Strength training is a way to build muscles and strength using free weights, weight
machines, and rubber resistance bands, or body weight. Kids and teens may want to
do strength training to improve sports performance, treat or prevent injuries, or
improve their appearance.
What Are the Benefits of Strength Training?
Strength training can help kids and teens build strong muscles.
With a well-designed and supervised program, they can:
Kids and teens who are ready to participate in organized
sports or other activities such as baseball, soccer, or gymnastics usually can
safely start strength training. Kids as young as 7 or 8 years old can safely do strength
training if they have good balance and control of their body, follow instructions,
and can do the exercises with good form.
A child's strength-training program shouldn't be a scaled-down version of an adult's
weight training regimen. Kids who strength train should learn proper technique and
know how to use the equipment safely.
Trainers who work at schools, gyms, and in weight rooms know about strength training.
But look for someone who is a certified strength-training expert and who has experience
working with kids and teens.
Is Strength Training Safe?
Strength-training programs are generally safe. When done properly, strength training
won't damage growing bones.
As with any sport, talk to your doctor before letting your child start a strength-training
program. Kids and teens with some medical conditions — such as uncontrolled high blood
pressure, seizures, heart problems, and other conditions — need their doctor's OK
before they start strength training.
Also, your child should be closely supervised and using the right equipment and
The best way to learn proper technique is to do the exercises without any weight.
When technique is mastered, weight (or resistance, if using exercise bands) can be
added, as long as your child can comfortably do the exercise for 8 to 15 repetitions
with good form. Kids should not use machines and equipment designed for adults.
Most injuries happen because a child was goofing around and not supervised. Muscle
strains are the most common injury associated with strength training.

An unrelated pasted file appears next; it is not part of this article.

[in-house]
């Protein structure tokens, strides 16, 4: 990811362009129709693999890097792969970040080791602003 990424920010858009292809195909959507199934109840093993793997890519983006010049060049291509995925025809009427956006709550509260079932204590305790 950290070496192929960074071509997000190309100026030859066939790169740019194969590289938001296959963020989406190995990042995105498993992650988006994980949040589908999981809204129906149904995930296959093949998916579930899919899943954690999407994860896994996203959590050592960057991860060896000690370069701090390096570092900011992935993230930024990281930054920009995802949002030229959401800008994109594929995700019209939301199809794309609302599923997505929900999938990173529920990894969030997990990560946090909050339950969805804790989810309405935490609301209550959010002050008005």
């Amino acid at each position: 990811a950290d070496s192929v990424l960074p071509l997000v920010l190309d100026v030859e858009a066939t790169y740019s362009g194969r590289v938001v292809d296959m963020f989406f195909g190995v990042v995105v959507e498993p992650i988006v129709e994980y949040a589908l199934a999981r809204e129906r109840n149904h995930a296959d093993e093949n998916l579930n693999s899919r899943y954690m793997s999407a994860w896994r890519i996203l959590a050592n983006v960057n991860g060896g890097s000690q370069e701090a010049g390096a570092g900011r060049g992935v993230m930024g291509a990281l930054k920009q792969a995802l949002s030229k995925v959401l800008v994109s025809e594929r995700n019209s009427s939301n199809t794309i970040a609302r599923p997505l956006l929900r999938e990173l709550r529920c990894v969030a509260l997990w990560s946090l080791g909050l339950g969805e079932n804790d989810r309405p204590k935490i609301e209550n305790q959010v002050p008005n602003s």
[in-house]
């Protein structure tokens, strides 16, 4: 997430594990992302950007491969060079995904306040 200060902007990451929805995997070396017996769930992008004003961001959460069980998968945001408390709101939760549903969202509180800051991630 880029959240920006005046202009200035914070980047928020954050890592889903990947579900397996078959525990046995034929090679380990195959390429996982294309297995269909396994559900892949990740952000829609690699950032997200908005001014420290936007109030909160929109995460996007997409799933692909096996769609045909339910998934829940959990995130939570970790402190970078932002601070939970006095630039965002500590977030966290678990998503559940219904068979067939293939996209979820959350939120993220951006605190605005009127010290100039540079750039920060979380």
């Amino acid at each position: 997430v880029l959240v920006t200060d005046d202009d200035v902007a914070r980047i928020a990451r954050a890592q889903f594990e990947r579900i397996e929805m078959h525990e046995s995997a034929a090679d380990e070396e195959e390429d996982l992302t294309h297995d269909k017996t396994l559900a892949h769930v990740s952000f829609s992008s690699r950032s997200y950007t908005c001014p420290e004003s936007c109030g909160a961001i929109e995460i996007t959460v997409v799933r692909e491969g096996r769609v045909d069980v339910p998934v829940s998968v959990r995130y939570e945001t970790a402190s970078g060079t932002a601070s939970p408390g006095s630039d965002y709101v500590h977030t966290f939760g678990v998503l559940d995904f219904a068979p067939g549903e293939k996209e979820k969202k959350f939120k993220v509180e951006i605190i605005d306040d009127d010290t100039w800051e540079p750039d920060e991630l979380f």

Some young and professional athletes try anabolic steroids
and other performance enhancers to build muscles and improve athletic performance
and appearance. Talk to your child about the dangers of using these drugs.
What's a Healthy Routine?
In general, kids and teens should tone their muscles using light weights (or resistance)
and a high number of repetitions rather than lifting a heavy load once or twice.
The amount of weight will depend on a child's age, size, and strength level. But
in general, kids should be able to lift a weight with proper technique at least 8
to 15 times. If they can't lift the weight comfortably at least 8 times, the weight
is too heavy.
Preteens shouldn't be concerned about adding muscle bulk, which won't happen until
after they've gone through puberty.
After puberty, the male hormone
helps build muscle in response to weight training. Boys have more testosterone
than girls do, so they get bigger muscles.
The focus of each training session should be on proper form and technique, with
qualified instruction and supervision.
Strength Training Program Guidelines
Here are some guidelines when considering strength-training programs:
An instructor-to-child ratio of no more than 1 to 10.
The instructor should have an approved strength-training certification and experience
with kids and strength training.
Warm up with at least 5–10 minutes of
activity and dynamic stretching. Cool down with less intense activity
and static stretching.
Begin with one set of 8–15 repetitions of 6–8 exercises that focus on the major
muscle groups of the upper and lower body and core.
Kids can start with body weight exercises (such as sit-ups and push-ups) and work
on technique without using weights. When proper technique is mastered, a relatively
light weight can be used with a high number of repetitions (8–15). Increase the weight,
number of sets, or types of exercises as strength improves.
For best results, do strength exercises for at least 20–30 minutes 2 or 3 days
per week. Take at least a day off between sessions.
Strength training is one part of a total fitness program. Kids and teens should
get at least an hour a day of moderate to vigorous physical activity every day, including
aerobic (cardio) activity, like running, biking, and playing outside. Also, be sure
you child drinks plenty of liquids and eats a healthy diet for better performance